The volumes of cash flowing into exchange-traded funds and other exchange-traded products (ETF/ETP) have hit new record levels. In the year so far to end-July a total of US$391.26bn was invested, according to ETFGI, an independent researcher and consultant.
This is more than the total of $390.42bn new net inflows recorded in the whole of 2016, says ETFGI. The inflow in July reached $43.48bn. This was the 41st month in succession that the industry has seen net inflows globally, it adds.
This takes the sums now invested in the products around the world to $4.279bn, another new record. This represents a 2.7% increase in July and a 20.6% increase in the figure for the year to end-July. At the end of July there were 6,978 ETF/ETP from 329 providers.
Deborah Fuhr, managing partner, ETFGI LLP
Equity sees biggest change
Products devoted to equity saw the biggest change. The total number of listings globally is 13,192 on 69 exchanges in 56 different countries from 329 providers.
Deborah Fuhr, who is the managing partner at ETFGI, noted that the bulk of equity markets saw further increases in July. International equities, and especially emerging markets, were up 3% and 6%, respectively.
Political risks continue to be an issue, she adds. These include the ability (or lack of ability) of US president Donald Trump to make progress on policy goals and hearings on Capitol Hill. Brexit negotiations and North Korea also feature on investors' radar.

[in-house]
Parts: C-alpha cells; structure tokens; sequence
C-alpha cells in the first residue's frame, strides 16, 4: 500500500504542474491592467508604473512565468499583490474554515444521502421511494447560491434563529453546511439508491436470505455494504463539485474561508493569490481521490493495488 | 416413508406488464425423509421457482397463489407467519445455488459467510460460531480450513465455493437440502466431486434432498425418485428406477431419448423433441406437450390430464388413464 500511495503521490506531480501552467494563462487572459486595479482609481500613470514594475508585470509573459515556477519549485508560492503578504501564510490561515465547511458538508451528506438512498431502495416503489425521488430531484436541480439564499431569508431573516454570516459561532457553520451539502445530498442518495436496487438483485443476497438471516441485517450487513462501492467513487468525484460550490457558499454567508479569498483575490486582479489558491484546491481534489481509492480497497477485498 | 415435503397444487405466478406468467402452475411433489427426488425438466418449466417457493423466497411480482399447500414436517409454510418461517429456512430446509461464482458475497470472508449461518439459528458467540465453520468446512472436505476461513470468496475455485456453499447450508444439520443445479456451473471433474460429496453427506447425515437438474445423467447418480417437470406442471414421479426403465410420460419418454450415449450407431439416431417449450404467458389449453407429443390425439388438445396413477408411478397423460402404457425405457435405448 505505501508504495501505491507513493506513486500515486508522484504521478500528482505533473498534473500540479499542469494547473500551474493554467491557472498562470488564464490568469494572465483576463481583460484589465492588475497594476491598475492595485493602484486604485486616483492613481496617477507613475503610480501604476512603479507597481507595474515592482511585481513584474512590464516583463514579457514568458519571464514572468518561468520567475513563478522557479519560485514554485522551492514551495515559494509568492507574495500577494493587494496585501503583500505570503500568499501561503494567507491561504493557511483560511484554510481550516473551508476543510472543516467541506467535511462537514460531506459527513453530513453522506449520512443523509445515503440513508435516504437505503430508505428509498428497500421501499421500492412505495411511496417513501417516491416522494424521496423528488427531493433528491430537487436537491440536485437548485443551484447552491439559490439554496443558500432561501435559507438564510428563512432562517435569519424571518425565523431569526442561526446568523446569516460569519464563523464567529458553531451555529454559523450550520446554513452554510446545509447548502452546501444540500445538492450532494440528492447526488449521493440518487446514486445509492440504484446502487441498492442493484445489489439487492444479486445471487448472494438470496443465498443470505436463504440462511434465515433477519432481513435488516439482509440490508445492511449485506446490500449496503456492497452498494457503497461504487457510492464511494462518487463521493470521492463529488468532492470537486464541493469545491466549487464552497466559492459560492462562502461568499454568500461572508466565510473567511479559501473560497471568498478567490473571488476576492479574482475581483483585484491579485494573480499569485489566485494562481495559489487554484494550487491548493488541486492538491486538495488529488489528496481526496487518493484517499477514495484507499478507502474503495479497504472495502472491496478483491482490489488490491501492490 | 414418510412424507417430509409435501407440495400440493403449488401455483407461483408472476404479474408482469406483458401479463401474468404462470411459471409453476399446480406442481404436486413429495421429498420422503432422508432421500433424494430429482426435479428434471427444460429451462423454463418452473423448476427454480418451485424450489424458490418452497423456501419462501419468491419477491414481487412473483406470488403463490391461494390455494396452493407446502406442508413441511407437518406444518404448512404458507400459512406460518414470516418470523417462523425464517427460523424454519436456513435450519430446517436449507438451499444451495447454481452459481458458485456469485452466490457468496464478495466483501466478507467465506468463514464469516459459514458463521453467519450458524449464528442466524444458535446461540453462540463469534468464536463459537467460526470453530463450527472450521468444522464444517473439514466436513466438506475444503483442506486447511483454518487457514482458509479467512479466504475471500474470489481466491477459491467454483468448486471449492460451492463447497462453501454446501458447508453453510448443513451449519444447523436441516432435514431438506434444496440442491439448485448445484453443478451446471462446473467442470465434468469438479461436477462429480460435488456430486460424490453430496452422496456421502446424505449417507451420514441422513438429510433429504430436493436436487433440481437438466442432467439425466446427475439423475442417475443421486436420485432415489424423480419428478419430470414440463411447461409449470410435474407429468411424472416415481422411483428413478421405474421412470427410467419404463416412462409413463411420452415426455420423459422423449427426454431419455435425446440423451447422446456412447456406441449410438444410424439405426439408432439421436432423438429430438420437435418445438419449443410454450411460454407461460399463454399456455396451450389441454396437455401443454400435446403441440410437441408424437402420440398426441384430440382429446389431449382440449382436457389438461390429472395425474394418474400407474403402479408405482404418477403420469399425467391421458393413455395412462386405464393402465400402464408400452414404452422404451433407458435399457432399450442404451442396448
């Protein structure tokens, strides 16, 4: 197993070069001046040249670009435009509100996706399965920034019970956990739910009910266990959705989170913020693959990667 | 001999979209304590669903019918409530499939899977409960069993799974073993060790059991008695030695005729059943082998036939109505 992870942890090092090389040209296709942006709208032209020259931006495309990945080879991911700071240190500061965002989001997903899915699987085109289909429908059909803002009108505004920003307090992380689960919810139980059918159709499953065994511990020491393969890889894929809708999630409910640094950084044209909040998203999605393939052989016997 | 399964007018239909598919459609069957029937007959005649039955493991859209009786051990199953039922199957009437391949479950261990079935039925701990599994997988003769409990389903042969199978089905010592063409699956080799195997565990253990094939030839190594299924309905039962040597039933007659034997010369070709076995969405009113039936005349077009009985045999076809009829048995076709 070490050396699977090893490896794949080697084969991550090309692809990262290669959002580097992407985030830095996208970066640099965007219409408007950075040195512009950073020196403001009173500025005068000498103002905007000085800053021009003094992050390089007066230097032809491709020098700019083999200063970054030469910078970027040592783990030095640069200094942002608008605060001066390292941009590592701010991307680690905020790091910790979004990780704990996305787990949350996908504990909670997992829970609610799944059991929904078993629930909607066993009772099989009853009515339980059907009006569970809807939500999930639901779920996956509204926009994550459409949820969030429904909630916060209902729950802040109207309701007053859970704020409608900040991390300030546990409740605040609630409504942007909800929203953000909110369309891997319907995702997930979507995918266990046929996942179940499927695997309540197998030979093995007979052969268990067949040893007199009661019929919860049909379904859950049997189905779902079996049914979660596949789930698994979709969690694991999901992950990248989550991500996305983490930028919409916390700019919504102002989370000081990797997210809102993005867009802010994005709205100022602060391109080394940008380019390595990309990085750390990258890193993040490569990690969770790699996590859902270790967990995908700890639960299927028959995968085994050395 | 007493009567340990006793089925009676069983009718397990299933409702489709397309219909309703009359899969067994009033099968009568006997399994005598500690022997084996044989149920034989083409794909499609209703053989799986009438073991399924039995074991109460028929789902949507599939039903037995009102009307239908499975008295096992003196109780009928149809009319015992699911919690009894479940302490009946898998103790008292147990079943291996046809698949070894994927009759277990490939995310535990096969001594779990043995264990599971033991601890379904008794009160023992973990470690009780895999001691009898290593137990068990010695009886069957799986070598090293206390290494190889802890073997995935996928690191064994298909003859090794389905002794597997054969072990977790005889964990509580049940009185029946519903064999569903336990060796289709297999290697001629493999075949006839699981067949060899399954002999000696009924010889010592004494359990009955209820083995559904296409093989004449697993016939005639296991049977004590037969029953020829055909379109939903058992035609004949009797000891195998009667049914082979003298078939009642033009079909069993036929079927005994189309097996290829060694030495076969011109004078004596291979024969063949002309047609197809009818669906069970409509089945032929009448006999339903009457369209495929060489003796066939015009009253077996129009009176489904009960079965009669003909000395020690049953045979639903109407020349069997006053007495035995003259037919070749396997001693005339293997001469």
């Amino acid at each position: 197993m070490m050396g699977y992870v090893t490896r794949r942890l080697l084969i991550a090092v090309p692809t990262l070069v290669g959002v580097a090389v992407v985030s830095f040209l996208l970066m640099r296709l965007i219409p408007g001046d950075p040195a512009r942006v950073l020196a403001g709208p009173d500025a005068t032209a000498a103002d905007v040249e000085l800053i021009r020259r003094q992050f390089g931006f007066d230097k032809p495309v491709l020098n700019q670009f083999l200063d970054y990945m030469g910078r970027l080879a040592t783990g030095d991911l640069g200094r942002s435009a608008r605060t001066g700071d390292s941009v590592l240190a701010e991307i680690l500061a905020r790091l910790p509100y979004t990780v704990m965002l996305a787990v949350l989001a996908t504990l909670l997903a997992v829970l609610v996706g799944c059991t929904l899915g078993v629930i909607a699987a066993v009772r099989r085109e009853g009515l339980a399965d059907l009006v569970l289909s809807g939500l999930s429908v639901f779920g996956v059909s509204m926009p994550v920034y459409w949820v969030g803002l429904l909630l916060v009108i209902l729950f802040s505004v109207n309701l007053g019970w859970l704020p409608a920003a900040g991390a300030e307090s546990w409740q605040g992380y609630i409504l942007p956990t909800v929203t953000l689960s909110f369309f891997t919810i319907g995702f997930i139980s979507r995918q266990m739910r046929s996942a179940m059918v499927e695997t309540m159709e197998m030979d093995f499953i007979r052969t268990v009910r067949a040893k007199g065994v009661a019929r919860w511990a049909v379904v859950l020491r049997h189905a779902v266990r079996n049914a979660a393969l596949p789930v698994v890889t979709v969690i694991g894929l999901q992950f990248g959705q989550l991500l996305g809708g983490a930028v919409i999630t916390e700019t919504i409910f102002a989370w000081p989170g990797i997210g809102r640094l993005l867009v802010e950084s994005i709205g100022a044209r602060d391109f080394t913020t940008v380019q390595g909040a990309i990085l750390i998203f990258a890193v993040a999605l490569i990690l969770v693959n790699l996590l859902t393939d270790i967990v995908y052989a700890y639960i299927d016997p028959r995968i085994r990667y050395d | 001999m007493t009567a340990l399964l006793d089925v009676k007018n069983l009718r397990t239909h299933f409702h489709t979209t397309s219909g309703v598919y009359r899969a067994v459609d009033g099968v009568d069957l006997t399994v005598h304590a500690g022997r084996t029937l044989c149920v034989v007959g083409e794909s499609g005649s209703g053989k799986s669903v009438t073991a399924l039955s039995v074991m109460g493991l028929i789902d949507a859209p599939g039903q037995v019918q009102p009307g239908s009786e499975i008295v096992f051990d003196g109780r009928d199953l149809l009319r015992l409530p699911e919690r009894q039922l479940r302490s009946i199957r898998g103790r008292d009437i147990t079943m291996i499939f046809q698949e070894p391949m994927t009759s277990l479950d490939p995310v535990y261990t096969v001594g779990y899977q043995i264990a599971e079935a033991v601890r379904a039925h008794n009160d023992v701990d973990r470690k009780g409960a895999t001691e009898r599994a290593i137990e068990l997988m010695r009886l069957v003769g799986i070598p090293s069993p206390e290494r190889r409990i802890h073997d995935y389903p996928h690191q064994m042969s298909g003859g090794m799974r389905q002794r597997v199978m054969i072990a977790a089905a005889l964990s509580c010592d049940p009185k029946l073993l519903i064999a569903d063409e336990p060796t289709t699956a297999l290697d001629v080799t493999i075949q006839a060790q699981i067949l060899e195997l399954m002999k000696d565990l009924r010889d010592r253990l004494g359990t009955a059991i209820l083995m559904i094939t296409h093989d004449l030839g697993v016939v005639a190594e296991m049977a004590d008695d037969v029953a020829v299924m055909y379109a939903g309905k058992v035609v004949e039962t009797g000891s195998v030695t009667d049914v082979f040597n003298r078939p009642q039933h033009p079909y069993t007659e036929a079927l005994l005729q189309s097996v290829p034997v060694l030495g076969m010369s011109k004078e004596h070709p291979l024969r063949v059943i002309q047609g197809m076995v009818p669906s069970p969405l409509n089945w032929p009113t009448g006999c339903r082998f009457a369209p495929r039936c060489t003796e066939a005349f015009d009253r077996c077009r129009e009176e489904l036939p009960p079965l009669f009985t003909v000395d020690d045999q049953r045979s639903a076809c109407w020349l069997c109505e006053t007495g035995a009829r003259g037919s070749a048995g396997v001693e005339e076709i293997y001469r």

iShares takes biggest share
iShares accounted for the most inflows in July with $18.11bn. Then came Vanguard with US$9.49bn, followed by SPDR. iShares saw the largest year to date inflows ($158.94bn), followed by Vanguard ($91.80bn and Schwab ($15.33bn).
This growth is testimony to the fact that the ETF/ETP is now the product of choice for mutual fund-style investing says Hector McNeil, a specialist in the sector since the early to mid-2000s. “The ETF is digital television, the mutual fund is analogue,” he says.
“The ETF is superior to the mutual fund in terms of cost, transparency, tradeability and accessibility. You'll get everything you want in an ETF bar property and private equity. We have only scratched the surface so far. We have a long way to go.”
Powerful trend to passive smart beta
Separately, McNeil and Nik Bienkowksi, self-styled ETF entrepreneurs, say they are aiming to disrupt the European ETF market. They are launching Europe’s first 'white label' UCITS (undertakings for collective investment in transferable securities) ETF platform.
HANetf, they say, will provide a one-stop-shop for asset managers who want to enter the European UCITS ETF market without having to establish a full services business.
McNeil says: “We want to help any companies who may have thought the road to market too costly, time-consuming or management intensive to issue ETFs under their own efforts.”